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Your brain on COVID-19
#1
A couple of not-yet-reviewed studies on effects on the brain related to COVID-19 infection.
  "Brain imaging before and after COVID-19 in UK Biobank"
    Posted in August.  Comparison of brain scans of 401 patients (and 384 controls) where brain scans had been done before infection.
    Post-COVID, there was a reduction in grey matter thickness in some areas, markers of tissue damage, decrease in brain size.

Quote:These brain imaging results may be the in vivo hallmarks of a degenerative spread of the disease — or of the virus itself — via olfactory pathways (a possible entry point of the virus to the central nervous system being via the olfactory mucosa), or of neuroinflammatory events due to the infection, or of the loss of sensory input due to anosmia. 


"Brain Injury in COVID-19 is Associated with Autoinflammation and Autoimmunity"

Quote:During hospitalisation, patients with COVID-19 demonstrated elevations of NfL and GFAP in a severity-dependant manner, and there was evidence of ongoing active brain injury at follow-up 4 months later. Raised NfL and GFAP were associated with both elevations of pro-inflammatory cytokines and the presence of autoantibodies; autoantibodies were commonly seen against lung surfactant proteins as well as brain proteins such as myelin associated glycoprotein, but reactivity was seen to a large number of different antigens. Furthermore, a distinct process characterised by elevation of serum total Tau was seen in patients at follow-up, which appeared to be independent of initial disease severity and was not associated with dysregulated immune responses in the same manner as NfL and GFAP.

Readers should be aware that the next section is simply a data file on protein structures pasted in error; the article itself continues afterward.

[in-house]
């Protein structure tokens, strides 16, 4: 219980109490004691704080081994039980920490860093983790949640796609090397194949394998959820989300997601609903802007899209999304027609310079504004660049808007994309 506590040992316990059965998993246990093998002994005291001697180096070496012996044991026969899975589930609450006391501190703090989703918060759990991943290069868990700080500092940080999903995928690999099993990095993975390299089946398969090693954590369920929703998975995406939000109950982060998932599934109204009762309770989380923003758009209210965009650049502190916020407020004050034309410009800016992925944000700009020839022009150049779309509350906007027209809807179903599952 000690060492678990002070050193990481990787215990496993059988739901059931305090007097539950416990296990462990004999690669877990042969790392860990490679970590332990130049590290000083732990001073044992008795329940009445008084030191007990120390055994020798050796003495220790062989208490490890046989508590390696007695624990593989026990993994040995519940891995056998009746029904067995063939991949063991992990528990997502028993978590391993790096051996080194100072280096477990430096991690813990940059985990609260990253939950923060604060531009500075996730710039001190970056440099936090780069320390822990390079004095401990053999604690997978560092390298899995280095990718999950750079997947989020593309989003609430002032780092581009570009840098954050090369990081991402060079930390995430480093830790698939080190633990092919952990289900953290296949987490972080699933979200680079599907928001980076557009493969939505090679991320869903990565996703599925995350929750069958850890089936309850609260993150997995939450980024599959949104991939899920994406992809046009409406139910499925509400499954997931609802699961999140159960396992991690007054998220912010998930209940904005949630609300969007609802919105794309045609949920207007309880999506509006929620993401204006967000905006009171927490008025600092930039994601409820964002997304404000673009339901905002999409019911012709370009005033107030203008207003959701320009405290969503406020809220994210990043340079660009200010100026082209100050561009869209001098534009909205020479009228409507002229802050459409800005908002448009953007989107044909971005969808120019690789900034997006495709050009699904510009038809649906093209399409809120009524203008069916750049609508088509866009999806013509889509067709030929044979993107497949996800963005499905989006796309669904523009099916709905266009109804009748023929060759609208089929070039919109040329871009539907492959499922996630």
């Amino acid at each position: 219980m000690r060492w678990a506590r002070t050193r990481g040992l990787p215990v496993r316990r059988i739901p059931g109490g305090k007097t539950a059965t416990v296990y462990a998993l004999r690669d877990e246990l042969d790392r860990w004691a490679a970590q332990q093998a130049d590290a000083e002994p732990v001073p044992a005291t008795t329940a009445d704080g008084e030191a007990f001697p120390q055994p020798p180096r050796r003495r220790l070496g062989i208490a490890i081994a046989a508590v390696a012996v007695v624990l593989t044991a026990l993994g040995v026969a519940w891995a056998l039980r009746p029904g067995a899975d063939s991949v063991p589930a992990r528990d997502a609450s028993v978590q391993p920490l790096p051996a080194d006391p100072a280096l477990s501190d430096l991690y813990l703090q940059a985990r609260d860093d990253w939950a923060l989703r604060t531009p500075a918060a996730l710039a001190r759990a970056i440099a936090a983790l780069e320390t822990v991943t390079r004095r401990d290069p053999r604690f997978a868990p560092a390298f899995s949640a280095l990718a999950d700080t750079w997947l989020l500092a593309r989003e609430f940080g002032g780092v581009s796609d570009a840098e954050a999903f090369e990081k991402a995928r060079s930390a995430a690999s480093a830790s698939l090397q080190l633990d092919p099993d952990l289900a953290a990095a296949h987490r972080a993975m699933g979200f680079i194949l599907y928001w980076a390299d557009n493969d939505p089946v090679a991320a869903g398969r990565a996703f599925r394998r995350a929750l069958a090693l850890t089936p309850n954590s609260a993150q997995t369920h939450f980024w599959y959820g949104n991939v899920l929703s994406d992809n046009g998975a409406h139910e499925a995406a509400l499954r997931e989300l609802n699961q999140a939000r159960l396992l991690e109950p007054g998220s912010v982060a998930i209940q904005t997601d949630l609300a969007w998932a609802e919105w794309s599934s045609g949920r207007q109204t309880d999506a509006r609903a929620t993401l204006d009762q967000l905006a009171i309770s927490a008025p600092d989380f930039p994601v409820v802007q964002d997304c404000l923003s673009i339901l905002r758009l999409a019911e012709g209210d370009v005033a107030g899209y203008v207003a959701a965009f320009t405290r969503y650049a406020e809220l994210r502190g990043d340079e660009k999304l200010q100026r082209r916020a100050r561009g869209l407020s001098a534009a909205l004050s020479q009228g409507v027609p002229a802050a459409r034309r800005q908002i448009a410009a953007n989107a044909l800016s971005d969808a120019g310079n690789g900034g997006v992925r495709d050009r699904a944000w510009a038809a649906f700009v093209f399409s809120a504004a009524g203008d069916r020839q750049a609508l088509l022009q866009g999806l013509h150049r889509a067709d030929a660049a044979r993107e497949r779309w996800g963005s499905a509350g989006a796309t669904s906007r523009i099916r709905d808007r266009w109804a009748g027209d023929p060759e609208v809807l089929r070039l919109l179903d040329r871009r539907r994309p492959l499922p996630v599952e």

Stay well.
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#2
My interpretation is that much of the negative impact on the brain ends up being due to the immune response, rather than the virus directly.   Do I interpret that right?
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#3
It is both. One of the articles indicates effects on the areas of the brain that are tied to the olfactory areas where the infection is. So I think that is a direct effect of the virus rather than a general effect of an immune response.
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